A shortage of attention-deficit/hyperactivity disorder (ADHD) medicines has been ongoing for a year in the U.S. and has gained increased attention over the last few weeks with kids returning to school.
So the timing is right for Supernus to share positive trial results for its alternative, nonstimulant ADHD treatment, Qelbree, which was approved for children in 2021.
In a poster presented over the weekend at Psych Congress 2023, Qelbree was shown to sharpen the focus of children 6 and older when combined with a stimulant. It also was shown to improve efficacy in adult patients when used over many months, the company said.
In a phase 4 study of 110 children ages 6 to 17, Qelbree—when added to therapy with psychostimulants—provided significant improvement in ADHD symptoms regardless of whether it was dosed in the morning or the evening, Supernus said.
As for the other trial, which was an open-label extension of a phase 3 study that backed Qelbree’s approval for adults, the treatment provided improvement in ADHD symptoms in 159 patients over 265 days.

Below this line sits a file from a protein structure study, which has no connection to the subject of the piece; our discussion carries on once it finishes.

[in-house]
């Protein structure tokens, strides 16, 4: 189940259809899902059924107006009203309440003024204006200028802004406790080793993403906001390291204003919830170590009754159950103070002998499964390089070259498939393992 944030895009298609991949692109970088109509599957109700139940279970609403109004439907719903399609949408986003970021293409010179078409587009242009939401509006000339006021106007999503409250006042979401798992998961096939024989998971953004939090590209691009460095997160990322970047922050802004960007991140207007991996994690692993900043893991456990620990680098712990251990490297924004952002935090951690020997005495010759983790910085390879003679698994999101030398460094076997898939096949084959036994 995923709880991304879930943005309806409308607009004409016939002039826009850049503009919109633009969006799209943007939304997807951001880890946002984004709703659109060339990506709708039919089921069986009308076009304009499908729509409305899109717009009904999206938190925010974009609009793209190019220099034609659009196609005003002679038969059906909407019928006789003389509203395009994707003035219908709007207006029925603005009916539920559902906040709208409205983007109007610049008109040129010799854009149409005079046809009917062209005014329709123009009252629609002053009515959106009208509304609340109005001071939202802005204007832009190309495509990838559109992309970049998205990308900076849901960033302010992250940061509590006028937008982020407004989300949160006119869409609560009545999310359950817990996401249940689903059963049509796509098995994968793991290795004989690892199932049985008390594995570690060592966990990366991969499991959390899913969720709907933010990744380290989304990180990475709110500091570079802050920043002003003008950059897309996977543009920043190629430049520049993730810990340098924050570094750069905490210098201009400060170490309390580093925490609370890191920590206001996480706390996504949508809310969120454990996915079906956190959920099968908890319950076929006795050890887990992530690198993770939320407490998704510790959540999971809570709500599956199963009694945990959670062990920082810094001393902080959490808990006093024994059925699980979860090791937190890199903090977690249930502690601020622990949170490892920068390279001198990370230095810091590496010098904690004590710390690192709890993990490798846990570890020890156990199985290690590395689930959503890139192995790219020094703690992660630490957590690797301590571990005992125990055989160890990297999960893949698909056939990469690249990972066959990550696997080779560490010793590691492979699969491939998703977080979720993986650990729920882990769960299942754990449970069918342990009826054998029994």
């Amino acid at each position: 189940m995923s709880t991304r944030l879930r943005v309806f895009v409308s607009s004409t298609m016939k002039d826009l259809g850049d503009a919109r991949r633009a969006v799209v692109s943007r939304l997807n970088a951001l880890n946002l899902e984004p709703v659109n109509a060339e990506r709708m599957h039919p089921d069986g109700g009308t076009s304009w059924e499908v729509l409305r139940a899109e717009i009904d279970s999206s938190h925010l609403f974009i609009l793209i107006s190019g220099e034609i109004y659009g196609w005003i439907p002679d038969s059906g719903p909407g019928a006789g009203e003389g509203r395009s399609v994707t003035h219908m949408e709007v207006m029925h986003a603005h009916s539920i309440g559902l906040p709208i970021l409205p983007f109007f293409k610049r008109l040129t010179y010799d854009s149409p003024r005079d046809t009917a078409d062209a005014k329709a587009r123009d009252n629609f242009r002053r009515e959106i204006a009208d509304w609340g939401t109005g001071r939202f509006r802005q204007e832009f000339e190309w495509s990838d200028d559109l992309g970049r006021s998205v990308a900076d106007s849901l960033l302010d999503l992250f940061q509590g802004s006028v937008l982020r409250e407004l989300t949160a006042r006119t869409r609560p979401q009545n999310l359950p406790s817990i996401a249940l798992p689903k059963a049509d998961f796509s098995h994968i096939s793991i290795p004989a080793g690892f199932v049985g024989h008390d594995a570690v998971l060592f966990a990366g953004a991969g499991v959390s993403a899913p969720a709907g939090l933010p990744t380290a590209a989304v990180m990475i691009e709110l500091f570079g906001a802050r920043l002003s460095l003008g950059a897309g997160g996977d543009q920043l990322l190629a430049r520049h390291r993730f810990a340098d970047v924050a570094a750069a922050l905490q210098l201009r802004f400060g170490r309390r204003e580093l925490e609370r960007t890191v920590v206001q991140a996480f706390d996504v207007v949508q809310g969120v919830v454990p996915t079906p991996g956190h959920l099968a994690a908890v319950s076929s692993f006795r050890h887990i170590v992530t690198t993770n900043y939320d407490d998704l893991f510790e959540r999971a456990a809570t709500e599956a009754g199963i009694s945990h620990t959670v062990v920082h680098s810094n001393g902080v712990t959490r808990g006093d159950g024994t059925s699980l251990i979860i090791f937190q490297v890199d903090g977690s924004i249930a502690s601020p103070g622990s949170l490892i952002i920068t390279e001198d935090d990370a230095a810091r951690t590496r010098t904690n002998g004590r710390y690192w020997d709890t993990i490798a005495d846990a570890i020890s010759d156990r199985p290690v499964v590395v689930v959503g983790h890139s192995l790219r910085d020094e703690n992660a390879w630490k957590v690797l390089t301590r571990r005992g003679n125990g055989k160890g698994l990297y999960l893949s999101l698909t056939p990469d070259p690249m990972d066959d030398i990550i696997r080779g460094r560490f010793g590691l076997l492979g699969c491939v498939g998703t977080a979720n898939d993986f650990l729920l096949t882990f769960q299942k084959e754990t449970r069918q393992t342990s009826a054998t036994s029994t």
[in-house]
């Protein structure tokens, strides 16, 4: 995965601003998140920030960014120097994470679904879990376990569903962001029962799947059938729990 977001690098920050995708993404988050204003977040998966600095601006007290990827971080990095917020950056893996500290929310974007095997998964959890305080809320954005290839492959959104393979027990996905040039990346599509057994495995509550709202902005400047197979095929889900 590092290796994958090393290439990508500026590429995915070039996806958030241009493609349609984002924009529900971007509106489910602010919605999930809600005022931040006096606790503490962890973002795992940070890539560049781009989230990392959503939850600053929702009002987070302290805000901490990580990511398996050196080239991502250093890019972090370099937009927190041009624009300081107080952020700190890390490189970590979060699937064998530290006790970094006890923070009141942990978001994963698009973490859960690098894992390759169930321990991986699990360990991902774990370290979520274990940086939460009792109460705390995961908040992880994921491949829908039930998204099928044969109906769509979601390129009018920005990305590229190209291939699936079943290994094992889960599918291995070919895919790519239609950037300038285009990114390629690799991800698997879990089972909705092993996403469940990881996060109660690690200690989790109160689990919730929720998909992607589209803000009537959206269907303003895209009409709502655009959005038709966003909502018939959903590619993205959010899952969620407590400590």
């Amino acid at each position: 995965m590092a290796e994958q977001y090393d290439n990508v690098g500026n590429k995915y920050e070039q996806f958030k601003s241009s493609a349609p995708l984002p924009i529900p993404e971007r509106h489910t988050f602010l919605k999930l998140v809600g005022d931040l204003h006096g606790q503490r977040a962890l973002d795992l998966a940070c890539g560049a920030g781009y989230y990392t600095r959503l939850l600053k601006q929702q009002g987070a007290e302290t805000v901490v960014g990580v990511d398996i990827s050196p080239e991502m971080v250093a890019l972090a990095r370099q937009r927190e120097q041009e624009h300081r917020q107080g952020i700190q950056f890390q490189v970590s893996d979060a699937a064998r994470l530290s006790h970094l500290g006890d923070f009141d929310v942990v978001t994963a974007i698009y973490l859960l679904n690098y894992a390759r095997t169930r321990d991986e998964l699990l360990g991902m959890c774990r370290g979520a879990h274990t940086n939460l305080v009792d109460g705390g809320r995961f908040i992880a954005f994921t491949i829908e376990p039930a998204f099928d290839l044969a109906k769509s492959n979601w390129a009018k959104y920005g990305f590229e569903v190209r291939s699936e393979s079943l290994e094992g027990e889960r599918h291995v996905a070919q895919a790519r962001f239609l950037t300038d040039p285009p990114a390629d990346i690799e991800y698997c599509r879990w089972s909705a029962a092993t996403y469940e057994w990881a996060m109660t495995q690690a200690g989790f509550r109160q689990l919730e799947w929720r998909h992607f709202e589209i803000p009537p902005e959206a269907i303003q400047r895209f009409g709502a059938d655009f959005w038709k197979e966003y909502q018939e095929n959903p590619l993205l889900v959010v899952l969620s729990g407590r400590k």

Another reason for the timing being fortuitous for Supernus to show the effectiveness of Qelbree is that the company lost patent protection for its seizure and migraine drug Trokendi XR earlier this year.
Trokendi, which was the company’s top-selling product in 2022, pulling in $261 million in revenue, has seen its sales plummet in the first half of this year by 60%.
There are approximately 16.1 million people in the U.S. who have ADHD, with between 10% and 30% of them having difficulty tolerating stimulant medications.
Shire’s Intuniv was the first non-scheduled ADHD med to win the FDA's blessing back in 2009. Since then, a suite of low-cost copycats has swept the market.
Around this time a year ago, several producers of generic Adderall reported shortages of the tightly controlled treatment. Those shortages had a domino effect, creating shortages of other ADHD treatments such as Ritalin, Concerta, Focalin and Vyvanse.